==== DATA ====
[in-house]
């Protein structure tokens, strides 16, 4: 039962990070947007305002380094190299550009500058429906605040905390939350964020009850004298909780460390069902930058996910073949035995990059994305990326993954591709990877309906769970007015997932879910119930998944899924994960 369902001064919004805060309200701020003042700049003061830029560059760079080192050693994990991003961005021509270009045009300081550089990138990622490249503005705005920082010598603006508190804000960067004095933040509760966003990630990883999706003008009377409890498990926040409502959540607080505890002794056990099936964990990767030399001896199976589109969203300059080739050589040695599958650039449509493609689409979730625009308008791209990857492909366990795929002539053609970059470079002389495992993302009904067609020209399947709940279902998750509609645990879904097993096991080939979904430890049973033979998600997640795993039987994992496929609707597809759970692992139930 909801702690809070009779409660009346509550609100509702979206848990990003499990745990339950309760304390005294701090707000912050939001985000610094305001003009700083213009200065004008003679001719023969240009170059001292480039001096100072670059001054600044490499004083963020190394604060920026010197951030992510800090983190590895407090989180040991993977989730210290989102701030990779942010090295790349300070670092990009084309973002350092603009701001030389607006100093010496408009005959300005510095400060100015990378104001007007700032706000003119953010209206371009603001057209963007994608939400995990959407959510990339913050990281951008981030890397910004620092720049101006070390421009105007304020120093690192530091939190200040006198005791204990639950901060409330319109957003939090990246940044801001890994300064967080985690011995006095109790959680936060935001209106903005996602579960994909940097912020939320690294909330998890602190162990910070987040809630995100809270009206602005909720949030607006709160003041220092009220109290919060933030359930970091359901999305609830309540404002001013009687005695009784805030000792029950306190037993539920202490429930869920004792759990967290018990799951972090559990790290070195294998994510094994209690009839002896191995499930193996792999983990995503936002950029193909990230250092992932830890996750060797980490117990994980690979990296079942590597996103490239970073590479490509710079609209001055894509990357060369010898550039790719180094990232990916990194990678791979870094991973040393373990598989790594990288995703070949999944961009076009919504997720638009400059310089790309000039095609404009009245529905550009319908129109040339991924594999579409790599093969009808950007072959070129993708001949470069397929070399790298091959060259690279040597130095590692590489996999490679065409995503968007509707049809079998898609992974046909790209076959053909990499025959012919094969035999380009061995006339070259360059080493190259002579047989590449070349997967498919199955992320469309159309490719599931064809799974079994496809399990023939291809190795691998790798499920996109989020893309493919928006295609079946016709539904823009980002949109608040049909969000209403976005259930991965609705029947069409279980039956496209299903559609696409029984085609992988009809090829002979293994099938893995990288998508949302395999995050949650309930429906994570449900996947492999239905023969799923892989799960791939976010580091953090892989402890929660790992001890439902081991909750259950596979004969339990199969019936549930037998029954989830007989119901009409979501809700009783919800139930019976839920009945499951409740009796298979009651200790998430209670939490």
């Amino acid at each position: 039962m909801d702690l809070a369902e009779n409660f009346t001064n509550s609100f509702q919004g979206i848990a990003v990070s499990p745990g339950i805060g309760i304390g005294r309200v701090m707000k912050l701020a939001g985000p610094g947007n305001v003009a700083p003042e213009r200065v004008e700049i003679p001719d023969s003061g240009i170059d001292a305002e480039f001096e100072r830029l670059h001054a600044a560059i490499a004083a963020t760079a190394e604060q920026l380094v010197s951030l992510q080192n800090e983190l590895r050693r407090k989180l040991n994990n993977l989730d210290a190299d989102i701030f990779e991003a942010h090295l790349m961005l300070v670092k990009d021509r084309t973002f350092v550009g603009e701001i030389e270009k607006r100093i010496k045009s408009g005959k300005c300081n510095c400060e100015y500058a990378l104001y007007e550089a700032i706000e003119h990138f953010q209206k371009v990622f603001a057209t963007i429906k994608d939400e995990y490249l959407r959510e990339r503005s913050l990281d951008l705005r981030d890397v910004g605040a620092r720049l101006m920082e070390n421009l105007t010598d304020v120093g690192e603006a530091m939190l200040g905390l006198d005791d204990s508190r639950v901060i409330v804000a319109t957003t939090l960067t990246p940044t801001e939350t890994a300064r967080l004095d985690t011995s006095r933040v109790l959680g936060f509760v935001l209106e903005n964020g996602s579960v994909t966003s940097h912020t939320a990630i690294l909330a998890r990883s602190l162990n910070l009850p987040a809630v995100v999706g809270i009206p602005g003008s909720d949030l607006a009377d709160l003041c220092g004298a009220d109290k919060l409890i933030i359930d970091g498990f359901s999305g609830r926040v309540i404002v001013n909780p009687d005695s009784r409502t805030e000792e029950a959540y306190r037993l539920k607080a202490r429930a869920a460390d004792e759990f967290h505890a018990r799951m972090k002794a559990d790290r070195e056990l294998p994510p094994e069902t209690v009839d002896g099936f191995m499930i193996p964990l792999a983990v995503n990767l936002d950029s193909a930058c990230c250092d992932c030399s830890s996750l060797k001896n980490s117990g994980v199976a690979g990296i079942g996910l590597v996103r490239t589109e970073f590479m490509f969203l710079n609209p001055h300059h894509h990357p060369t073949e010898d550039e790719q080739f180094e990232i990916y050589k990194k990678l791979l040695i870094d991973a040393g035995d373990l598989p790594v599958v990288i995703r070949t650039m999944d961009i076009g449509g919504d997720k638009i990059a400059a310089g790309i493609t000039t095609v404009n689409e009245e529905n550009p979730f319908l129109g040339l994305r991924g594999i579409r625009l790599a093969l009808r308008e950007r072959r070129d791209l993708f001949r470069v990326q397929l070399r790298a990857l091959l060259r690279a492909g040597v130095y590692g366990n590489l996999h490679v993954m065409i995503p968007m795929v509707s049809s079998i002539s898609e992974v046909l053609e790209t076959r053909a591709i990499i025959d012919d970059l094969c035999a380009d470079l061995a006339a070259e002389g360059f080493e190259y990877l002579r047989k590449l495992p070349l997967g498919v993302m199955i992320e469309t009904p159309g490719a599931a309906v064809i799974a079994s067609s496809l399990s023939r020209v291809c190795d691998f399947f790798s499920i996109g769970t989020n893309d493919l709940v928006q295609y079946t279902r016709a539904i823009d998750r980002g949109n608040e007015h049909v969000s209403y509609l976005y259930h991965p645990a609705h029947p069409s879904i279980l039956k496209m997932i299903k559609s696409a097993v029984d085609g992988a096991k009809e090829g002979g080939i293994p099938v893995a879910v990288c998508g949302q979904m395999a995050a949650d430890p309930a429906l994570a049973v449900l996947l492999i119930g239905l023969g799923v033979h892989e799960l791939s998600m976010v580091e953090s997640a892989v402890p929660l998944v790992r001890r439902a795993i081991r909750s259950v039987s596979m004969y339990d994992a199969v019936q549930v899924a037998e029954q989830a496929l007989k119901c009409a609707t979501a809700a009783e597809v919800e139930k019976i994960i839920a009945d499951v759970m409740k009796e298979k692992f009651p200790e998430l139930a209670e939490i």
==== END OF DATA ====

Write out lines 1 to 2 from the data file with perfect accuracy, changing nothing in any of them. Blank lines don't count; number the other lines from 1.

[in-house]
């Protein structure tokens, strides 16, 4: 039962990070947007305002380094190299550009500058429906605040905390939350964020009850004298909780460390069902930058996910073949035995990059994305990326993954591709990877309906769970007015997932879910119930998944899924994960 369902001064919004805060309200701020003042700049003061830029560059760079080192050693994990991003961005021509270009045009300081550089990138990622490249503005705005920082010598603006508190804000960067004095933040509760966003990630990883999706003008009377409890498990926040409502959540607080505890002794056990099936964990990767030399001896199976589109969203300059080739050589040695599958650039449509493609689409979730625009308008791209990857492909366990795929002539053609970059470079002389495992993302009904067609020209399947709940279902998750509609645990879904097993096991080939979904430890049973033979998600997640795993039987994992496929609707597809759970692992139930 909801702690809070009779409660009346509550609100509702979206848990990003499990745990339950309760304390005294701090707000912050939001985000610094305001003009700083213009200065004008003679001719023969240009170059001292480039001096100072670059001054600044490499004083963020190394604060920026010197951030992510800090983190590895407090989180040991993977989730210290989102701030990779942010090295790349300070670092990009084309973002350092603009701001030389607006100093010496408009005959300005510095400060100015990378104001007007700032706000003119953010209206371009603001057209963007994608939400995990959407959510990339913050990281951008981030890397910004620092720049101006070390421009105007304020120093690192530091939190200040006198005791204990639950901060409330319109957003939090990246940044801001890994300064967080985690011995006095109790959680936060935001209106903005996602579960994909940097912020939320690294909330998890602190162990910070987040809630995100809270009206602005909720949030607006709160003041220092009220109290919060933030359930970091359901999305609830309540404002001013009687005695009784805030000792029950306190037993539920202490429930869920004792759990967290018990799951972090559990790290070195294998994510094994209690009839002896191995499930193996792999983990995503936002950029193909990230250092992932830890996750060797980490117990994980690979990296079942590597996103490239970073590479490509710079609209001055894509990357060369010898550039790719180094990232990916990194990678791979870094991973040393373990598989790594990288995703070949999944961009076009919504997720638009400059310089790309000039095609404009009245529905550009319908129109040339991924594999579409790599093969009808950007072959070129993708001949470069397929070399790298091959060259690279040597130095590692590489996999490679065409995503968007509707049809079998898609992974046909790209076959053909990499025959012919094969035999380009061995006339070259360059080493190259002579047989590449070349997967498919199955992320469309159309490719599931064809799974079994496809399990023939291809190795691998790798499920996109989020893309493919928006295609079946016709539904823009980002949109608040049909969000209403976005259930991965609705029947069409279980039956496209299903559609696409029984085609992988009809090829002979293994099938893995990288998508949302395999995050949650309930429906994570449900996947492999239905023969799923892989799960791939976010580091953090892989402890929660790992001890439902081991909750259950596979004969339990199969019936549930037998029954989830007989119901009409979501809700009783919800139930019976839920009945499951409740009796298979009651200790998430209670939490």